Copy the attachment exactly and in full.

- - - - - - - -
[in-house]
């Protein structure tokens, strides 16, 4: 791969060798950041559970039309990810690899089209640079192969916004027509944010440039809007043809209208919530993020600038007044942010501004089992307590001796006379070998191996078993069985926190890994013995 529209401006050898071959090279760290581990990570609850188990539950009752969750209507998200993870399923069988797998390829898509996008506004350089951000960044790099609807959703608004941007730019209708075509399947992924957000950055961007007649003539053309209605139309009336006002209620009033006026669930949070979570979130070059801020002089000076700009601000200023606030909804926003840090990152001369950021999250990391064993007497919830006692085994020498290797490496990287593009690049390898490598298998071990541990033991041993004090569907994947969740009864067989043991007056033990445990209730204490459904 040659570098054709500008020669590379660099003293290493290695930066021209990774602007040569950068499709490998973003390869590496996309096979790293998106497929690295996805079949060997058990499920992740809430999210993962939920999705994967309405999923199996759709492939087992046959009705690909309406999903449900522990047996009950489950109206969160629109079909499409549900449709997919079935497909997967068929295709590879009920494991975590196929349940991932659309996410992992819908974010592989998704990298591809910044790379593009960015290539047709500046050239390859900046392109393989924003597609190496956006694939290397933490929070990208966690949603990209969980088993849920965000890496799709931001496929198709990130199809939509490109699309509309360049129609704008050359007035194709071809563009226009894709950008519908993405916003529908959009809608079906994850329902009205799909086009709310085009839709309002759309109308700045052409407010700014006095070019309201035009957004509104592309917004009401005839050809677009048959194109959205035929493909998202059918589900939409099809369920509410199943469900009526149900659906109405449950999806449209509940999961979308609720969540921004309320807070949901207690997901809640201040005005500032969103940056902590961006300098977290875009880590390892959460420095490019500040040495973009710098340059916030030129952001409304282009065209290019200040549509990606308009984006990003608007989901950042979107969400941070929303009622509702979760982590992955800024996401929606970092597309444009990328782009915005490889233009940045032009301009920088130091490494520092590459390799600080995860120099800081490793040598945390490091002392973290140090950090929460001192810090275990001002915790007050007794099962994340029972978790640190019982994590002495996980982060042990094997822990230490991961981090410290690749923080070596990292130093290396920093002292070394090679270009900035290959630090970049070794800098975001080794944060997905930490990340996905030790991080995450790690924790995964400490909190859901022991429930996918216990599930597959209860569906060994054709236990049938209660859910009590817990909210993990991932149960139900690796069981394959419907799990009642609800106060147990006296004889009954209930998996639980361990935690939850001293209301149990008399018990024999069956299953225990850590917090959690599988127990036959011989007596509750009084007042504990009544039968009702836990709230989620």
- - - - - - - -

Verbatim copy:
[in-house]
């Protein structure tokens, strides 16, 4: 791969060798950041559970039309990810690899089209640079192969916004027509944010440039809007043809209208919530993020600038007044942010501004089992307590001796006379070998191996078993069985926190890994013995 529209401006050898071959090279760290581990990570609850188990539950009752969750209507998200993870399923069988797998390829898509996008506004350089951000960044790099609807959703608004941007730019209708075509399947992924957000950055961007007649003539053309209605139309009336006002209620009033006026669930949070979570979130070059801020002089000076700009601000200023606030909804926003840090990152001369950021999250990391064993007497919830006692085994020498290797490496990287593009690049390898490598298998071990541990033991041993004090569907994947969740009864067989043991007056033990445990209730204490459904 040659570098054709500008020669590379660099003293290493290695930066021209990774602007040569950068499709490998973003390869590496996309096979790293998106497929690295996805079949060997058990499920992740809430999210993962939920999705994967309405999923199996759709492939087992046959009705690909309406999903449900522990047996009950489950109206969160629109079909499409549900449709997919079935497909997967068929295709590879009920494991975590196929349940991932659309996410992992819908974010592989998704990298591809910044790379593009960015290539047709500046050239390859900046392109393989924003597609190496956006694939290397933490929070990208966690949603990209969980088993849920965000890496799709931001496929198709990130199809939509490109699309509309360049129609704008050359007035194709071809563009226009894709950008519908993405916003529908959009809608079906994850329902009205799909086009709310085009839709309002759309109308700045052409407010700014006095070019309201035009957004509104592309917004009401005839050809677009048959194109959205035929493909998202059918589900939409099809369920509410199943469900009526149900659906109405449950999806449209509940999961979308609720969540921004309320807070949901207690997901809640201040005005500032969103940056902590961006300098977290875009880590390892959460420095490019500040040495973009710098340059916030030129952001409304282009065209290019200040549509990606308009984006990003608007989901950042979107969400941070929303009622509702979760982590992955800024996401929606970092597309444009990328782009915005490889233009940045032009301009920088130091490494520092590459390799600080995860120099800081490793040598945390490091002392973290140090950090929460001192810090275990001002915790007050007794099962994340029972978790640190019982994590002495996980982060042990094997822990230490991961981090410290690749923080070596990292130093290396920093002292070394090679270009900035290959630090970049070794800098975001080794944060997905930490990340996905030790991080995450790690924790995964400490909190859901022991429930996918216990599930597959209860569906060994054709236990049938209660859910009590817990909210993990991932149960139900690796069981394959419907799990009642609800106060147990006296004889009954209930998996639980361990935690939850001293209301149990008399018990024999069956299953225990850590917090959690599988127990036959011989007596509750009084007042504990009544039968009702836990709230989620």